In the grounds of Kew Royal Botanic gardens in Richmond outside London, the random arrangement of dead leaves make for an interesting composition.
Many photographers are tempted to rearrange the world around them to suit their needs or make for a more pleasing composition. And as artists, this is an essential part of the CREATIVE process many would argue.
I , personally view the world in a different way : I let the randomness around me speak through my eyes. I was originally a translator by trade and my vision as an artist follow a similar pattern : the way each leaf had fallen onto the next is random, but I see in it what the Japanese call Dharma or Daruma "the laws of the Universe" : this very arrangement brings a smile to my face and is beautiful BECAUSE it is random, not because it is pleasing to the eye.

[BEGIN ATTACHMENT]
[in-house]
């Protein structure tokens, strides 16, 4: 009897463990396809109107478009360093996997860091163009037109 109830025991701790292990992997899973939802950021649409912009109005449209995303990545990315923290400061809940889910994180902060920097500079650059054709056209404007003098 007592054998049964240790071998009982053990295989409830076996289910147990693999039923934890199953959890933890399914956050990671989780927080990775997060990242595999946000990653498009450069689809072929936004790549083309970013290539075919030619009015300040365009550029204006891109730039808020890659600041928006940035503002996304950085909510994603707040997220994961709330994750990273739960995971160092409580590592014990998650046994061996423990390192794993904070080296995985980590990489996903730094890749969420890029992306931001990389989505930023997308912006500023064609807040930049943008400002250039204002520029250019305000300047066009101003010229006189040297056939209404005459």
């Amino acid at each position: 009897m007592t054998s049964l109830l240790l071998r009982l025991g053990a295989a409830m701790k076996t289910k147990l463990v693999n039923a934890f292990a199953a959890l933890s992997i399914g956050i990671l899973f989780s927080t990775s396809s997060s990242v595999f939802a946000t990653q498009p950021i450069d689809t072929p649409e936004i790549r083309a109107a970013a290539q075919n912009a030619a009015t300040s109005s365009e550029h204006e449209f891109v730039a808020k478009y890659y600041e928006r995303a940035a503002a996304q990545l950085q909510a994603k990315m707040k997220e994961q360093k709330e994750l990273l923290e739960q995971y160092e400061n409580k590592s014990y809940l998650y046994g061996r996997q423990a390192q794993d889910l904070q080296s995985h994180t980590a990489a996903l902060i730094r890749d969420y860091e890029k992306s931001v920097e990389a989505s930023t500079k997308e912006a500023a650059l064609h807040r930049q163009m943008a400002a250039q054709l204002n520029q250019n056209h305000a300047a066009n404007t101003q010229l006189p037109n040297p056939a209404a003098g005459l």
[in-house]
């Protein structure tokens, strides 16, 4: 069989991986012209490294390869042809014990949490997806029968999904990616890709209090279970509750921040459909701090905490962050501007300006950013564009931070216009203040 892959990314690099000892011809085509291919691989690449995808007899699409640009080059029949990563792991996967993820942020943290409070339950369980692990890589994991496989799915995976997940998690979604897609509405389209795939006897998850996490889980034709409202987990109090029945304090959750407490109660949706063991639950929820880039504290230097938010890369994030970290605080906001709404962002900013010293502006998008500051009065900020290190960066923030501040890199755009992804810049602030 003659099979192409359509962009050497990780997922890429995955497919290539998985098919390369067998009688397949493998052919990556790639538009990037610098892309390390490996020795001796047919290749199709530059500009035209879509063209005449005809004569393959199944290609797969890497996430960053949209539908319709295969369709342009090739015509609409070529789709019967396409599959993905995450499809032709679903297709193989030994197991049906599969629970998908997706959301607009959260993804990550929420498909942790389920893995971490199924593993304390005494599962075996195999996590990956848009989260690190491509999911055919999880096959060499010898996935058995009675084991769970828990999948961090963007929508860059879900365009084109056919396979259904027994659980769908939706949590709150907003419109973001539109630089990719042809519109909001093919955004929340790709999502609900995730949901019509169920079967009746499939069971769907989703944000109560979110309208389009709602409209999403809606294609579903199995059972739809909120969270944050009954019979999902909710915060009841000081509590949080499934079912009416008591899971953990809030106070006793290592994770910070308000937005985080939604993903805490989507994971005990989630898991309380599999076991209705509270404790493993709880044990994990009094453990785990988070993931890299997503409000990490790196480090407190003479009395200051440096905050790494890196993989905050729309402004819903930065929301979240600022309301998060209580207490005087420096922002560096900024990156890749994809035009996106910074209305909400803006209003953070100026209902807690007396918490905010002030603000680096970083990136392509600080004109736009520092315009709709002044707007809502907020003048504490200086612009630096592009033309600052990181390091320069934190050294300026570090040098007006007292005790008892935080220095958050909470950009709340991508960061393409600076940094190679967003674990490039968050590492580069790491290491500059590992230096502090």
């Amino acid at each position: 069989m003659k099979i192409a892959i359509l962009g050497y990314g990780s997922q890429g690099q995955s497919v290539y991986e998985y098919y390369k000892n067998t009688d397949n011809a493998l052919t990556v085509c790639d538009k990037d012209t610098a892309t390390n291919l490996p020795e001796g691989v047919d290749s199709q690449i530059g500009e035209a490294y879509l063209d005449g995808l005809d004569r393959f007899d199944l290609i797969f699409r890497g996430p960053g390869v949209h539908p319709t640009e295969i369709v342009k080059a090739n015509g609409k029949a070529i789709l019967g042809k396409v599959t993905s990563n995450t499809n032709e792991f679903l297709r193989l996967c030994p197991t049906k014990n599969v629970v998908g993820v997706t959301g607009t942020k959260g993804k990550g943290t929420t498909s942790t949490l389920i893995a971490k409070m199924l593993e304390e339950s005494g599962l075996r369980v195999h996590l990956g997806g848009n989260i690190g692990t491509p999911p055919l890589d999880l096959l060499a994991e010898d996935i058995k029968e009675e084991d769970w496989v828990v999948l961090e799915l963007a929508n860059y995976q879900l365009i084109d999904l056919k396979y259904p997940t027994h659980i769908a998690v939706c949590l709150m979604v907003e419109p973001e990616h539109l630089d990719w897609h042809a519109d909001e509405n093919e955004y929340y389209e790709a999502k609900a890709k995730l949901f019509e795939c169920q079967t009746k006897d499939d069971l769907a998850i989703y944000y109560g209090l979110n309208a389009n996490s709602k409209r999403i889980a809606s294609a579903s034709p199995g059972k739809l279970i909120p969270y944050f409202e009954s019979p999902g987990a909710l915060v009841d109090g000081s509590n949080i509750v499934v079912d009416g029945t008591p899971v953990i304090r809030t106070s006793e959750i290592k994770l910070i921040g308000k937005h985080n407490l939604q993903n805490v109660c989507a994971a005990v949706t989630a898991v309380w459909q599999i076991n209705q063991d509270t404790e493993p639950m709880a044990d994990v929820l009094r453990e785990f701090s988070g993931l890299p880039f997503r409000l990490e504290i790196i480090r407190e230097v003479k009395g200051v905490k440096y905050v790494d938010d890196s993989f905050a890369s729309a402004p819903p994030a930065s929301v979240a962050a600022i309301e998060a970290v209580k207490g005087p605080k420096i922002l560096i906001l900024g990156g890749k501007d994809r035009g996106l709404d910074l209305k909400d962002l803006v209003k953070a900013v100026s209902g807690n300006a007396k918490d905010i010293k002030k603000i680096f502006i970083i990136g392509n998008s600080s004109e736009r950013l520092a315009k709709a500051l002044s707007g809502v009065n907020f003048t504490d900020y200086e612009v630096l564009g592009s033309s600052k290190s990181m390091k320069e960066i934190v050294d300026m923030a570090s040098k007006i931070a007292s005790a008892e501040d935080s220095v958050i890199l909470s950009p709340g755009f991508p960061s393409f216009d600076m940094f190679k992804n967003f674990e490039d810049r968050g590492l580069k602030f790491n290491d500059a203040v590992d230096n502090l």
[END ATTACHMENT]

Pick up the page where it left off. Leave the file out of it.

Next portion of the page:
Rearranging the leaves is not the way I can translate what this spot in space and at that time told me : we are dead but tell the world how much alive we are.
And the curves and curls almost feel like a caress on the skin. Can you feel it too?
|Camera:||Nikon D700 Check out Nikon Nation!|
|Lens:||AF-S VR Micro-NIKKOR 105mm f/2.8G IF-ED Check out Nikon Nation!|
|Recording media:||JPEG (digital)|
|Date Taken:||19 Aug 2011 - 2:08 PM|
|Lens Max Aperture:||f/2.9|
|Exposure Mode:||Aperture-priority AE|
|Title:||Tableau of death|
|Uploaded:||4 Sep 2011 - 12:53 PM|